How’s your manuscript coming? Hopefully well.

Until next time, happy writing and editing!


Dragons of Wellsdeep- pages 22 & 23 edit

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Let’s look at my edit notes for these pages:

Page 22 is run amok with alliterations (words starting with the same letter: i.e. Peter Piper picked a patch of pickled peppers). I mostly wanted to notice it on the page when I come back to it because I kind of like it — all those “s” words give the illusion of spinning. However, I know that “spinning on her slippered foot” is really something I do with Keteria from my Sacred Knight series. I really need to make Sundancer different. Maybe she pirouettes. Okay, I really need to get some dancing terms for her — and that’s something I’m only realizing now as I’m writing this. So, if you notice while editing that something like this stands out, it might be more than just a note on the page. Dig deeper into your reason for why it stopped you.

There’s also a lot of “was” words. I do like the connection to the Norse mythology — it emphases the fact that this is an Earth-based universe versus a non-Earth based universe (blog coming on that later). It also ties it in to The Loki Adventures.

Page 23 – still wanting more information from the characters, how they are feeling, showing versus telling items. Then nearing the end of the page I’m getting into a lot of similar sentence structure: he tore, he couldn’t, she was, he wanted, he curled, he felt, etc. That tells me there is a good opportunity to add setting to their actions, and a lot more action and interactions between the characters. This is a very loose lace where I can embroider in more juicy details. That’s why there is the big MORE! at the end.

Are you getting enough in your writing? Maybe a second glance over it wouldn’t hurt.

Happy writing!

Dragons of Wellsdeep – Pages 20 & 21 edit

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When I get to editing this for the rewrite, I need to push the characters more here and how they are reacting off of one another. Especially if you take a look at all the “was” words on page 21. This is an overload for me. That definitely tells me there’s a problem! Yes, it is all telling. Fortunately I have a lot of room to work with, so it’s just a matter of of untying the knot I’ve got here and fixing it. I look forward to it.

Yes, adding those layers and deepening the story is what makes if fun. I promise.

Happy writing!


Dragons of Wellsdeep – Pages 18 &19 edit


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Remember my post from last Thursday about balancing your posts. Yeah, these pages show my definite weakness for setting. Fortunately, that’s why we edit our manuscript!

Once again we’re in the “white room” and there’s a lot of talking. It’s not all talking, so that’s good, but wouldn’t you like to know what Sundancer looks like. I do, but right now it’s in my head. I have so got to get it out.

Another thing I’ve alluded to, but never really said is that they have speed healing. This would be a great scene to put it in. I started thinking about his mouth and gums, how he had steam coming out of his mouth. It’s not possible for him to be unhurt. When was the last time you drank scalding coffee or tea and wished you hadn’t?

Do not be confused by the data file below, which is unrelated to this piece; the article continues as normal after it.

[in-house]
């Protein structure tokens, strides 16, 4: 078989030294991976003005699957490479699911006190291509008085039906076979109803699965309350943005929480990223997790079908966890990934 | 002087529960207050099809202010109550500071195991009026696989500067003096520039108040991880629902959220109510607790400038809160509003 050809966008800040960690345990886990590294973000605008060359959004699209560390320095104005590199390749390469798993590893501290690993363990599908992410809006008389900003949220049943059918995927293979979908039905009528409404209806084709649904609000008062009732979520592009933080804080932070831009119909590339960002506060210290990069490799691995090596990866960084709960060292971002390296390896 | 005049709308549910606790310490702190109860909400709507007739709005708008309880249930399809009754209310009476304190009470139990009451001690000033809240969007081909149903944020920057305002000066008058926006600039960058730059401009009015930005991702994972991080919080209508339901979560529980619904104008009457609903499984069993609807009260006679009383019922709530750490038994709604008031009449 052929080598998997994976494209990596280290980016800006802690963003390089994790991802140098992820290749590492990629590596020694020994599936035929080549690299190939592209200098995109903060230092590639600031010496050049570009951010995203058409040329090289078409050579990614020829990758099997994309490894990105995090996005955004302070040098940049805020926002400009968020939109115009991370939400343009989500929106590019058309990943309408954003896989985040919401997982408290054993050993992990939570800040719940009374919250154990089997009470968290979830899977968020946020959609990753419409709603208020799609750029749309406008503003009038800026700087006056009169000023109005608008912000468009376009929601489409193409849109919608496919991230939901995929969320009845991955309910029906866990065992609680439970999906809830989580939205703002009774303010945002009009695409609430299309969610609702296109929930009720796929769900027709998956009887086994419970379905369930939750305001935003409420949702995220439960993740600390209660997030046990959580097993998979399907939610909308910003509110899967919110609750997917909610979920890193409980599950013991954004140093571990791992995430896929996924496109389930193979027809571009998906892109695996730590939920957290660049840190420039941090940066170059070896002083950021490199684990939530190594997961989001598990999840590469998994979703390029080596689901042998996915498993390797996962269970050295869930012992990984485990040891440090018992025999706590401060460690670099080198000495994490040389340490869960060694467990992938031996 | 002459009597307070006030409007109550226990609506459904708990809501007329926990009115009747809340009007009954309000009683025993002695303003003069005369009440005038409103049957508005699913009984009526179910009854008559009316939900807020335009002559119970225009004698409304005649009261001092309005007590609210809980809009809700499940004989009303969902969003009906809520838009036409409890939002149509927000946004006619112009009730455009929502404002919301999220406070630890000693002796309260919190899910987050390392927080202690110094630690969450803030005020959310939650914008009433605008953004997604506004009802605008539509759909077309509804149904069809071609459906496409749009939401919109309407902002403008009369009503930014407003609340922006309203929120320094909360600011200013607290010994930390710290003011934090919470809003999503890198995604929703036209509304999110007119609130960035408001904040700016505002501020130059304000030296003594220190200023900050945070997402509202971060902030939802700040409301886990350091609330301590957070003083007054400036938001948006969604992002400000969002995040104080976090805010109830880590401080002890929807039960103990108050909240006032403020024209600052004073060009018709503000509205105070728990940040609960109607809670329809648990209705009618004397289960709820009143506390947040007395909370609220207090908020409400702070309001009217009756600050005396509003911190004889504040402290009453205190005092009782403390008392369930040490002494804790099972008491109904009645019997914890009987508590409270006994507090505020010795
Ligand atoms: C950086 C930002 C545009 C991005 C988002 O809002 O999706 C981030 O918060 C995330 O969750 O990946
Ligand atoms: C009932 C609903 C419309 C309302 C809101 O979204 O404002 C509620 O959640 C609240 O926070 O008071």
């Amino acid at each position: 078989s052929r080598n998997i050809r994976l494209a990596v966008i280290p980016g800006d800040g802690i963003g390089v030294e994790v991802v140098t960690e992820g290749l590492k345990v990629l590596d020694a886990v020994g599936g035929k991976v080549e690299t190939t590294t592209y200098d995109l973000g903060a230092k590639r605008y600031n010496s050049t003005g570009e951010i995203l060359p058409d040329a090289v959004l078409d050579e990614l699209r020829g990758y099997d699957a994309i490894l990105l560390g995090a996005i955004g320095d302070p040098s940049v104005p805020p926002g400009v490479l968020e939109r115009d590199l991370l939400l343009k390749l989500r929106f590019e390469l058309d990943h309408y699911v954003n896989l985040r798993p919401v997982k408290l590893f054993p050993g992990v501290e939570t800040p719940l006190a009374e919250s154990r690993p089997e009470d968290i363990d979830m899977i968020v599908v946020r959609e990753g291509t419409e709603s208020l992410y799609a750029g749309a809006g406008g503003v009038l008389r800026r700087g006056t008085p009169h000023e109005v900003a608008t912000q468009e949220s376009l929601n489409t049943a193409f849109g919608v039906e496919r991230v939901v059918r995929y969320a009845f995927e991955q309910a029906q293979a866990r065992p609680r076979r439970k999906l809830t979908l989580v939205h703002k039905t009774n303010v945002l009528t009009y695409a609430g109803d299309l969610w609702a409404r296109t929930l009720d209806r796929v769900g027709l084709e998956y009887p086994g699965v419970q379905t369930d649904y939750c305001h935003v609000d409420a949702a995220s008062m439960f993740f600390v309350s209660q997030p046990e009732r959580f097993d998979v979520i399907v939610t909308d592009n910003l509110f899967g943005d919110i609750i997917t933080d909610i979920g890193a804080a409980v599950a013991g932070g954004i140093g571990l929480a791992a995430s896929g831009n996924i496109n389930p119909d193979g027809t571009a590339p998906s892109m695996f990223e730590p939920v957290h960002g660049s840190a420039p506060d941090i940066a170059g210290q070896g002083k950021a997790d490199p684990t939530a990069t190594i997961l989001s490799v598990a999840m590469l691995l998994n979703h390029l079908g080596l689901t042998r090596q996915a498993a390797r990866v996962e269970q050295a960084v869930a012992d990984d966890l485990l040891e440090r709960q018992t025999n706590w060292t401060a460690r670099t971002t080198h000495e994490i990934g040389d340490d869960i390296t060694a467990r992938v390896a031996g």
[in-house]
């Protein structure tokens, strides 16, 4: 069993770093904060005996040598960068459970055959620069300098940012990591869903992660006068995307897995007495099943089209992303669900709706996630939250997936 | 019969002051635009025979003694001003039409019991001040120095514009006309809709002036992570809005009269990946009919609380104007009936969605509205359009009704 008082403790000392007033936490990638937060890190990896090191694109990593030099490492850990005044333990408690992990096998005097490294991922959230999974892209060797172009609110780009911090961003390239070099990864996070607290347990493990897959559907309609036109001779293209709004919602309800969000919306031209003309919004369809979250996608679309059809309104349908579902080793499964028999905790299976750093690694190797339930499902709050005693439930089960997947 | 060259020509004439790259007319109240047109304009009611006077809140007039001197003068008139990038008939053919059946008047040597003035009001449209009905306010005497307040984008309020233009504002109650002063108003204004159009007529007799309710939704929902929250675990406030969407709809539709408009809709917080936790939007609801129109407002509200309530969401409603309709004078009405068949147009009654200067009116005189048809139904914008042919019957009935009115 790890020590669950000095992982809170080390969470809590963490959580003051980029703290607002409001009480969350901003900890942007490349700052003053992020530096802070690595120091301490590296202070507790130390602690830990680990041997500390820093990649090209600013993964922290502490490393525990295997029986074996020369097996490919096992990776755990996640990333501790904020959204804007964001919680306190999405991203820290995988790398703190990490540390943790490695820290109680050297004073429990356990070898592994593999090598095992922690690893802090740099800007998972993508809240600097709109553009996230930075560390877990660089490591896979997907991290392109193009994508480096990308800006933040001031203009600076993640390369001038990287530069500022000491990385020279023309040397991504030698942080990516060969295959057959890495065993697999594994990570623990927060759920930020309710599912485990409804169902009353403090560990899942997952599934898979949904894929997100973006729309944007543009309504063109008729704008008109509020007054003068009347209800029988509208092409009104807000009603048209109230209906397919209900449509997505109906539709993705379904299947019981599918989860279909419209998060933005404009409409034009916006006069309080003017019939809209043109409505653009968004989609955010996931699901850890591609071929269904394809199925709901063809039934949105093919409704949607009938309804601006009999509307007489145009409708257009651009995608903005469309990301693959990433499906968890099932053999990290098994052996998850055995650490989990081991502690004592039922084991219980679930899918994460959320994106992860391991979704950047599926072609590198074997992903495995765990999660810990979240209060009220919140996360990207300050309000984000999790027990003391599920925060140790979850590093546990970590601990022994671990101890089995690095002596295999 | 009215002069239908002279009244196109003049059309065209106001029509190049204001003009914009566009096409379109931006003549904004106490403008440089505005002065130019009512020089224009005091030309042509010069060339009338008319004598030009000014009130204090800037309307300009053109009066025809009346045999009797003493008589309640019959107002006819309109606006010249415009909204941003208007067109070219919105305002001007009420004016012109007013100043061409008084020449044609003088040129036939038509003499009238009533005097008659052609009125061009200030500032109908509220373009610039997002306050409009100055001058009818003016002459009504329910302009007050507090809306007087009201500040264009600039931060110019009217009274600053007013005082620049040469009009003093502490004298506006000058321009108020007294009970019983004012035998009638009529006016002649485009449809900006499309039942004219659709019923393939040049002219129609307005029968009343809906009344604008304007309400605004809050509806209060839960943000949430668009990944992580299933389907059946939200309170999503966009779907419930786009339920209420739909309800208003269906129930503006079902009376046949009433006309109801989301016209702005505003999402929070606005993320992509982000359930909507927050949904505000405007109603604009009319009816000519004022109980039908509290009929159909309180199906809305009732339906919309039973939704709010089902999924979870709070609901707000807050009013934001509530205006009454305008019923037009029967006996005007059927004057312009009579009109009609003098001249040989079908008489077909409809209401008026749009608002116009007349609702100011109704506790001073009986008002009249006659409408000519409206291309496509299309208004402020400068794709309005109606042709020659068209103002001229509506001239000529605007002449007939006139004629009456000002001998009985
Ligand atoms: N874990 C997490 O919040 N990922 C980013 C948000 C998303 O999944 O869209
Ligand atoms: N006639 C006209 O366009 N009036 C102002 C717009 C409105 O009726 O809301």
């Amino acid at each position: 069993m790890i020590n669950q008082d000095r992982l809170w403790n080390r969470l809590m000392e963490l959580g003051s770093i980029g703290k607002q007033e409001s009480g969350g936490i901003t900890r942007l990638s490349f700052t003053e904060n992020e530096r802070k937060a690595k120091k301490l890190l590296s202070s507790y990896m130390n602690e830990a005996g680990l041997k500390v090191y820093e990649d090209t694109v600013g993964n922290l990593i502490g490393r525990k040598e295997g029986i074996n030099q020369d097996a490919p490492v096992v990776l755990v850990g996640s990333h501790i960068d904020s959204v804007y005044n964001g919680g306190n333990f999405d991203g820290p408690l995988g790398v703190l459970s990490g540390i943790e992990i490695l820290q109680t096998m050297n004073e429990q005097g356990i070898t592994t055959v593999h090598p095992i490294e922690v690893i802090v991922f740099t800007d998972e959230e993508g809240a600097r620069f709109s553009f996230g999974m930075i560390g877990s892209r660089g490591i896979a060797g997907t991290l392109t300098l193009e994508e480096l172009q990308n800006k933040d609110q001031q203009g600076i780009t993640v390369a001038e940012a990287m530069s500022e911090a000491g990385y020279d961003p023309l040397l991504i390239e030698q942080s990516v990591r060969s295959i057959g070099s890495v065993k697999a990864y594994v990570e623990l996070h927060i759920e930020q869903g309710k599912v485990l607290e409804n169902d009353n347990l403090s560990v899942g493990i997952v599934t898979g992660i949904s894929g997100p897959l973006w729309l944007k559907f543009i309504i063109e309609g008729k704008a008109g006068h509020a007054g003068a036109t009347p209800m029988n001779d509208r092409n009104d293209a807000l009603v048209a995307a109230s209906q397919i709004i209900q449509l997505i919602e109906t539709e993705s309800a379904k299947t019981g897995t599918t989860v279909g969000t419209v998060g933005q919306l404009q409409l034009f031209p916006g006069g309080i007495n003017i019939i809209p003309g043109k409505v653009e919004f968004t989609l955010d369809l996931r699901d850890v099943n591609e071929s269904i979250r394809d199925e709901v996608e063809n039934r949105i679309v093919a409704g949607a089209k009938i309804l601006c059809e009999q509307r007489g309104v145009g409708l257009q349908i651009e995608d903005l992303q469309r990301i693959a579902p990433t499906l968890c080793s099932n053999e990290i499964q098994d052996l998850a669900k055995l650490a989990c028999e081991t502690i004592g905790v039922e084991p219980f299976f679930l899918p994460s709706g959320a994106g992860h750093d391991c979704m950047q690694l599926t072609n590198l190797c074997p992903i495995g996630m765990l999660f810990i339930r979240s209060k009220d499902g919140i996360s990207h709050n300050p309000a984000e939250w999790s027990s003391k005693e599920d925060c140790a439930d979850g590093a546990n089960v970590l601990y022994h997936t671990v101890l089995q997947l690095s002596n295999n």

Also, notice how with the names, Serchk and Sundancer, we start to have a lot of alliteration going on in the middle of page 19. I’ve underlined all the S’s just so I remember to change something.

Well, I have a lot of work ahead of me to get this part whipped into shape. Bring it on!

Happy writing.

Dragons of Wellsdeep – pages 16 & 17 edit

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We’re starting to get into a scene that was very easy for me to write. I’m starting to feel like I have a good handle on the characters, though what Moonhunter is up to is still a little vague and unclear. It’s developing and that’s good. I’m still also waiting to get his motivation, but I trust that it will fall into place; I’ve been giving it a lot of thought still.

In some ways, writing this is feeling a lot like writing The Loki Adventures. I don’t see the whole journey, only the next step. But, if you’ve been reading the posts I’ve been putting out on Thursdays as well as this one, you know that I’m a big believer in just getting the story out on the page. Once you’ve written something, then you can go back and figure out the actual story. It’s like going to the store and buying clay; okay, that part has been successful, but now you need to mold it into something.  Honestly, I’ve reached a point where I wish my painting was as easy as my writing (strange, because for quite a number of years it was the other way around). Enough whining. Onward!

On these two pages, I’m wanting a lot more description. Yeah, that’s no shocker. I know that I first write with a lot of action and dialogue. You might be completely different. I know authors that write tons of description in their first drafts, then they have to go back and work it in. But for me, I’m moving with the story, transcribing what’s happening. Then I have to go back, re-dream the dream so to speak, and pull the setting out of my head to put it onto the page.